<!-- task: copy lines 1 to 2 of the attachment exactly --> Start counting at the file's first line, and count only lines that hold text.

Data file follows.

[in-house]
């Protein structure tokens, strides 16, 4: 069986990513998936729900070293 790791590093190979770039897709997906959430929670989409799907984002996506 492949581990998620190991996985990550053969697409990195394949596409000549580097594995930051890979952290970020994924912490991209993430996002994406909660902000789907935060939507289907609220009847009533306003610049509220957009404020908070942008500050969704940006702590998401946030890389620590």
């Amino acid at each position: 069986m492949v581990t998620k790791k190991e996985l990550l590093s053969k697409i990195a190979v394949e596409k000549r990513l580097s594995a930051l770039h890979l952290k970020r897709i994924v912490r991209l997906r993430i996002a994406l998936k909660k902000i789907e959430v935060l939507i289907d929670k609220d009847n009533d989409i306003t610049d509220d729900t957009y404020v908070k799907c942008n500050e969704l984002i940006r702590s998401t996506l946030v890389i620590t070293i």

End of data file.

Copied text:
[in-house]
């Protein structure tokens, strides 16, 4: 069986990513998936729900070293 790791590093190979770039897709997906959430929670989409799907984002996506 492949581990998620190991996985990550053969697409990195394949596409000549580097594995930051890979952290970020994924912490991209993430996002994406909660902000789907935060939507289907609220009847009533306003610049509220957009404020908070942008500050969704940006702590998401946030890389620590």